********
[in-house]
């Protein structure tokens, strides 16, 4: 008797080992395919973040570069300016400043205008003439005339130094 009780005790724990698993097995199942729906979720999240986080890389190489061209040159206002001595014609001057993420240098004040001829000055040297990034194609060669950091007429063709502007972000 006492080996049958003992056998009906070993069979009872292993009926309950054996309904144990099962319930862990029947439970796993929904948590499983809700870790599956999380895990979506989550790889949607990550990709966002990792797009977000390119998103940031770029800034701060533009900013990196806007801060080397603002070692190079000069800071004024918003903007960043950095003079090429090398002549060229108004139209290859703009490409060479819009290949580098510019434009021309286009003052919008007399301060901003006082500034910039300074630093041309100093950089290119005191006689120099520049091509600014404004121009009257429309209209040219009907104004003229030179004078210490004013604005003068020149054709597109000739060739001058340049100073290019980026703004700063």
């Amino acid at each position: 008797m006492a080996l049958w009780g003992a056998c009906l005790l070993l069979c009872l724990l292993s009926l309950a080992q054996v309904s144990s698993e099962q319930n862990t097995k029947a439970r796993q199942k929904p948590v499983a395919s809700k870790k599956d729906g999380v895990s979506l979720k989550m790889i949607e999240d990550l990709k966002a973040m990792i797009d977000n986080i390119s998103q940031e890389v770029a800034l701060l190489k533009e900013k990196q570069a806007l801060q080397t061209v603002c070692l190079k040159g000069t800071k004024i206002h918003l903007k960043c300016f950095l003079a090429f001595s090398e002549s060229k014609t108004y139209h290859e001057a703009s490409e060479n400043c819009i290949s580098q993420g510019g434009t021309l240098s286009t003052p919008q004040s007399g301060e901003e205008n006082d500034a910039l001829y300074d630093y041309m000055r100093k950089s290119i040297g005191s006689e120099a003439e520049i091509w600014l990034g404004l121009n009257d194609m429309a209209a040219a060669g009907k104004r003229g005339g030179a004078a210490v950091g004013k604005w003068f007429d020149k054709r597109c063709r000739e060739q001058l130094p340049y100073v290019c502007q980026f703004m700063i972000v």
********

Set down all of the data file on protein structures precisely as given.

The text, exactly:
[in-house]
């Protein structure tokens, strides 16, 4: 008797080992395919973040570069300016400043205008003439005339130094 009780005790724990698993097995199942729906979720999240986080890389190489061209040159206002001595014609001057993420240098004040001829000055040297990034194609060669950091007429063709502007972000 006492080996049958003992056998009906070993069979009872292993009926309950054996309904144990099962319930862990029947439970796993929904948590499983809700870790599956999380895990979506989550790889949607990550990709966002990792797009977000390119998103940031770029800034701060533009900013990196806007801060080397603002070692190079000069800071004024918003903007960043950095003079090429090398002549060229108004139209290859703009490409060479819009290949580098510019434009021309286009003052919008007399301060901003006082500034910039300074630093041309100093950089290119005191006689120099520049091509600014404004121009009257429309209209040219009907104004003229030179004078210490004013604005003068020149054709597109000739060739001058340049100073290019980026703004700063």
């Amino acid at each position: 008797m006492a080996l049958w009780g003992a056998c009906l005790l070993l069979c009872l724990l292993s009926l309950a080992q054996v309904s144990s698993e099962q319930n862990t097995k029947a439970r796993q199942k929904p948590v499983a395919s809700k870790k599956d729906g999380v895990s979506l979720k989550m790889i949607e999240d990550l990709k966002a973040m990792i797009d977000n986080i390119s998103q940031e890389v770029a800034l701060l190489k533009e900013k990196q570069a806007l801060q080397t061209v603002c070692l190079k040159g000069t800071k004024i206002h918003l903007k960043c300016f950095l003079a090429f001595s090398e002549s060229k014609t108004y139209h290859e001057a703009s490409e060479n400043c819009i290949s580098q993420g510019g434009t021309l240098s286009t003052p919008q004040s007399g301060e901003e205008n006082d500034a910039l001829y300074d630093y041309m000055r100093k950089s290119i040297g005191s006689e120099a003439e520049i091509w600014l990034g404004l121009n009257d194609m429309a209209a040219a060669g009907k104004r003229g005339g030179a004078a210490v950091g004013k604005w003068f007429d020149k054709r597109c063709r000739e060739q001058l130094p340049y100073v290019c502007q980026f703004m700063i972000v």